Gov. Jon Huntsman Jr., Salt Lake County Mayor Peter Corroon and Salt Lake City Mayor Ralph Becker are synchronizing efforts to improve the flow of traffic in Utah's capital city.

Traffic-light synchronization in Salt Lake City was one of the topics tackled by the elected leaders in a closed-door coordination meeting Monday, Becker said.

"Gov. Huntsman, Mayor Corroon and I are really pushing our transportation people to improve the way our traffic signals are synchronized," he said.

The collaboration is rooted in the mixed ownership of streets and a shared desire to reduce traffic congestion during peak hours, resulting in saving motorists money in fuel costs and cutting down on air pollution from idling cars.

"As we grow, we need to look at how we can increase the efficiency of our roadway system," Corroon said.

David Kinnecom, traffic operations engineer with the Utah Department of Transportation, said Salt Lake City presents challenges for traffic light synchronization, particularly in the downtown area.

The city's very wide streets require long pedestrian crossing times, Kinnecom said, which works against signal coordination.

"In most cases downtown, (traffic signal) cycle length is dictated by pedestrian crossing time rather than traffic time," he said. "In an ideal world, we'd like to run shorter cycle lengths."

The city also has few one-way streets, which work well for traffic coordination, Kinnecom said.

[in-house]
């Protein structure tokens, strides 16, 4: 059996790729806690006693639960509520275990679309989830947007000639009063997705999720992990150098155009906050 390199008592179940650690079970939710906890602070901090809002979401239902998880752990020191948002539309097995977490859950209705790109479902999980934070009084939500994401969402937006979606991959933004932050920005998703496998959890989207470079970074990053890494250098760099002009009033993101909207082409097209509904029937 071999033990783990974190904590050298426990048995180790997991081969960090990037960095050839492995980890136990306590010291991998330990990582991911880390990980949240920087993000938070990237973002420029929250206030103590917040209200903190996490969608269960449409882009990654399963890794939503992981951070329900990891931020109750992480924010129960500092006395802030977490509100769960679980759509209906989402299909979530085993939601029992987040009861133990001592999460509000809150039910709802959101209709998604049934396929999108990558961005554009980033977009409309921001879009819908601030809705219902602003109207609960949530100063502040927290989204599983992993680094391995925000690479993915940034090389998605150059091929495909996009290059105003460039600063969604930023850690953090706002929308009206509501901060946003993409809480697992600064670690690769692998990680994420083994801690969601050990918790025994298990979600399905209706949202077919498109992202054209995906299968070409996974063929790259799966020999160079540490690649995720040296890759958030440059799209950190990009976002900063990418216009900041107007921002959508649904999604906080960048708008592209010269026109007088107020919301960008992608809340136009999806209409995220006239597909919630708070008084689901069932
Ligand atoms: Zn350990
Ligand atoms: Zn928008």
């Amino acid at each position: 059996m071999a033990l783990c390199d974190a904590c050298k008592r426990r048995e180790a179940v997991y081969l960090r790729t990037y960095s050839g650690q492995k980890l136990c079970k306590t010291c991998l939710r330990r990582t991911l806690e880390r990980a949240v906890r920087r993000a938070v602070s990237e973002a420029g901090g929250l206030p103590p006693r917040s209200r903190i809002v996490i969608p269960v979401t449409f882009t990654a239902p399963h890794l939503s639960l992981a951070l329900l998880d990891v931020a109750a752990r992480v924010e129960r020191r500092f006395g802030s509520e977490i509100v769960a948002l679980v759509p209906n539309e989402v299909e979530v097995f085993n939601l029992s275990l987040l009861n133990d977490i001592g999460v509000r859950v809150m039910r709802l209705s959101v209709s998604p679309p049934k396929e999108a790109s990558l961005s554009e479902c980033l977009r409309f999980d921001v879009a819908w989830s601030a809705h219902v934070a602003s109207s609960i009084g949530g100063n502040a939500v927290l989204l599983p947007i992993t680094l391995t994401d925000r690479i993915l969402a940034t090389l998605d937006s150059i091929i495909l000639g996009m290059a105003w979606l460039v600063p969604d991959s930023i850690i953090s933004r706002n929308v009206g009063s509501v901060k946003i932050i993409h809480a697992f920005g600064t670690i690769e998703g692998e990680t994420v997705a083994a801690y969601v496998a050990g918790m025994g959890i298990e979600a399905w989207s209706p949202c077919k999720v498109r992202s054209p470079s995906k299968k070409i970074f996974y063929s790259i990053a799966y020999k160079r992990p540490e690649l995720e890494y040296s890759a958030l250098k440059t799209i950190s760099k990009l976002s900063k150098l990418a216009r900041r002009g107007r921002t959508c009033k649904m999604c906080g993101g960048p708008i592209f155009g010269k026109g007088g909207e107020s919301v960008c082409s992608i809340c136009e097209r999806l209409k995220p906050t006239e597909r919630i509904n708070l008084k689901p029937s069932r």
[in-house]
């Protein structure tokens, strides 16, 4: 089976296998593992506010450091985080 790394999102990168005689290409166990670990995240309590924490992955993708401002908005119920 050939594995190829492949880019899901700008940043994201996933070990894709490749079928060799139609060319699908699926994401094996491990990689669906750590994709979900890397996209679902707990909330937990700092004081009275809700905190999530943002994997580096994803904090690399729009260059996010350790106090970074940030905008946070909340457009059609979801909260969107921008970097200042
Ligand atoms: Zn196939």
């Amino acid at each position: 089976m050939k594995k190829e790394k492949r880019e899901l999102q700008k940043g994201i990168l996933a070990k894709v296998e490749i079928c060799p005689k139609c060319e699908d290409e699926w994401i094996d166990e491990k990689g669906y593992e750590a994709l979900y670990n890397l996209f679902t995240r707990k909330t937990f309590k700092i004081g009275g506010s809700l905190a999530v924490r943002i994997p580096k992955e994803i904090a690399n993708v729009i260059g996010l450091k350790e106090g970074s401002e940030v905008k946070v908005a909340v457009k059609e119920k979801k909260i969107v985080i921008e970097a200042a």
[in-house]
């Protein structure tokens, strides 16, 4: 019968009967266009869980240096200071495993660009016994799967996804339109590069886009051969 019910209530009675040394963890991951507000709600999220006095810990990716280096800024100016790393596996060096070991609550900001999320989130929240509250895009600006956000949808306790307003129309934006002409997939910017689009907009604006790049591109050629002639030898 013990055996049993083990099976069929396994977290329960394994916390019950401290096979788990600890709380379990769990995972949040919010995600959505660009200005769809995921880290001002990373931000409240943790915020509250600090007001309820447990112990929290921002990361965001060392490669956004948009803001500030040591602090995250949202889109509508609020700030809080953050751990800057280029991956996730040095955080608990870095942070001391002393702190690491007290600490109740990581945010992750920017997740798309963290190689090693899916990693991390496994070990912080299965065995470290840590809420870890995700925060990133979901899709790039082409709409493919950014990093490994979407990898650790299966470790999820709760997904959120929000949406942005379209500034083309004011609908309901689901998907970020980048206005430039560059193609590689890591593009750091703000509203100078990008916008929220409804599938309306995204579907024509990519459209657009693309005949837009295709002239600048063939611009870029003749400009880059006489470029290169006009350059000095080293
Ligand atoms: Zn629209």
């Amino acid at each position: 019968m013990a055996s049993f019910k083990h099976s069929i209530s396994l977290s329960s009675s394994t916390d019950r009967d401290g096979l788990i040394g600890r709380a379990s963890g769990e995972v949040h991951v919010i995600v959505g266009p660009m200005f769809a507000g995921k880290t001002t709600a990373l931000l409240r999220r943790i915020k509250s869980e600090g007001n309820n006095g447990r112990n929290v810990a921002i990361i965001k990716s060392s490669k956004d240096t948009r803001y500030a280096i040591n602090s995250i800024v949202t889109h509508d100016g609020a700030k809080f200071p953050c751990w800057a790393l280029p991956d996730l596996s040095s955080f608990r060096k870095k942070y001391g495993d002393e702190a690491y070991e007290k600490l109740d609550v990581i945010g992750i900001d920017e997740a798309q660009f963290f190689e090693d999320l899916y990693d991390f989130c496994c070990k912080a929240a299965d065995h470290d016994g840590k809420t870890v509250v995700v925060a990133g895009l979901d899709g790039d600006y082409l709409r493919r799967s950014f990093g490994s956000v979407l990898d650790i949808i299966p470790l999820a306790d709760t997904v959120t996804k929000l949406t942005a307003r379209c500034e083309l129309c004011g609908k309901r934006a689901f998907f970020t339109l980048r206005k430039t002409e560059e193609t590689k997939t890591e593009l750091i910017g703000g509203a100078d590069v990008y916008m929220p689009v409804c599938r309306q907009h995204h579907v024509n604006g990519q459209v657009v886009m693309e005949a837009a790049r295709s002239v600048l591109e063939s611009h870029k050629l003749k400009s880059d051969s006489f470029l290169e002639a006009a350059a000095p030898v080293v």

"It's obvious how to coordinate signals on one-way streets," he said. "The green signal would move down the street at the speed of traffic."

Coordinating signals on two-way streets is much more difficult, Kinnecom said.

"If you try to make it easy to move in one direction, you're often making it harder in the other direction," he said.

Light rail also poses a challenge because it basically pre-empts traffic signals, Becker said.

"We want to give precedence to (TRAX)," he said, "but we also want to see what we can do so it doesn't cause quite as many delays in our traffic signal system."

As part of the recent interlocal agreement between Salt Lake City and the Utah Transit Authority to construct a TRAX line to the airport, UTA has agreed to explore upgrades to the entire light-rail system to reduce its negative impact on the flow of vehicle traffic.

Becker's proposed budget for fiscal year 2008-09 calls for several traffic signal improvements for Salt Lake City, including a $640,000 capital-improvement project to replace four obsolete traffic signals at 900 East and 1300 South, 2000 East and 2700 South, 300 West and 1700 South, and Main Street and 1300 South.

City officials are working with UDOT to determine what else can be done, Becker said.

UDOT is putting together a brochure to inform the public about how traffic signal synchronization works. It also will use its Web site at to request public input on the traffic signal system.

Contributing: Leigh Dethman

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